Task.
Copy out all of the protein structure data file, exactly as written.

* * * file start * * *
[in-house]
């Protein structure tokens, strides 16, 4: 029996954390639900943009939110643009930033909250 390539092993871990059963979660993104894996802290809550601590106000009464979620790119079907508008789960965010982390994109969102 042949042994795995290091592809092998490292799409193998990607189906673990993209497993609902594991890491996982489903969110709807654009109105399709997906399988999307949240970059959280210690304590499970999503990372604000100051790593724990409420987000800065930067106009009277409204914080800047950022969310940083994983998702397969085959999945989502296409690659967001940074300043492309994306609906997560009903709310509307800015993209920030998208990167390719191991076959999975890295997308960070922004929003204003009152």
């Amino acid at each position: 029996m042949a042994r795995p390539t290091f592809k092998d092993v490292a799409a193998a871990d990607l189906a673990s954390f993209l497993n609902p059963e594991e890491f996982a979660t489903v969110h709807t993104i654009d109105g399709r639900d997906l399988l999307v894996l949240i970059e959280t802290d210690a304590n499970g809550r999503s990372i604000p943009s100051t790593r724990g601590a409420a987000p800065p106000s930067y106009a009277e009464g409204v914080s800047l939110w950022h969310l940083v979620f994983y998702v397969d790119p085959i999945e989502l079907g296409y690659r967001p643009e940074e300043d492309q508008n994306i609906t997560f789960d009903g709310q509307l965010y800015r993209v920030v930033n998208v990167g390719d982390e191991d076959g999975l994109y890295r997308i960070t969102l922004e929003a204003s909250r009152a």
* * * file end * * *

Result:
[in-house]
């Protein structure tokens, strides 16, 4: 029996954390639900943009939110643009930033909250 390539092993871990059963979660993104894996802290809550601590106000009464979620790119079907508008789960965010982390994109969102 042949042994795995290091592809092998490292799409193998990607189906673990993209497993609902594991890491996982489903969110709807654009109105399709997906399988999307949240970059959280210690304590499970999503990372604000100051790593724990409420987000800065930067106009009277409204914080800047950022969310940083994983998702397969085959999945989502296409690659967001940074300043492309994306609906997560009903709310509307800015993209920030998208990167390719191991076959999975890295997308960070922004929003204003009152």
């Amino acid at each position: 029996m042949a042994r795995p390539t290091f592809k092998d092993v490292a799409a193998a871990d990607l189906a673990s954390f993209l497993n609902p059963e594991e890491f996982a979660t489903v969110h709807t993104i654009d109105g399709r639900d997906l399988l999307v894996l949240i970059e959280t802290d210690a304590n499970g809550r999503s990372i604000p943009s100051t790593r724990g601590a409420a987000p800065p106000s930067y106009a009277e009464g409204v914080s800047l939110w950022h969310l940083v979620f994983y998702v397969d790119p085959i999945e989502l079907g296409y690659r967001p643009e940074e300043d492309q508008n994306i609906t997560f789960d009903g709310q509307l965010y800015r993209v920030v930033n998208v990167g390719d982390e191991d076959g999975l994109y890295r997308i960070t969102l922004e929003a204003s909250r009152a």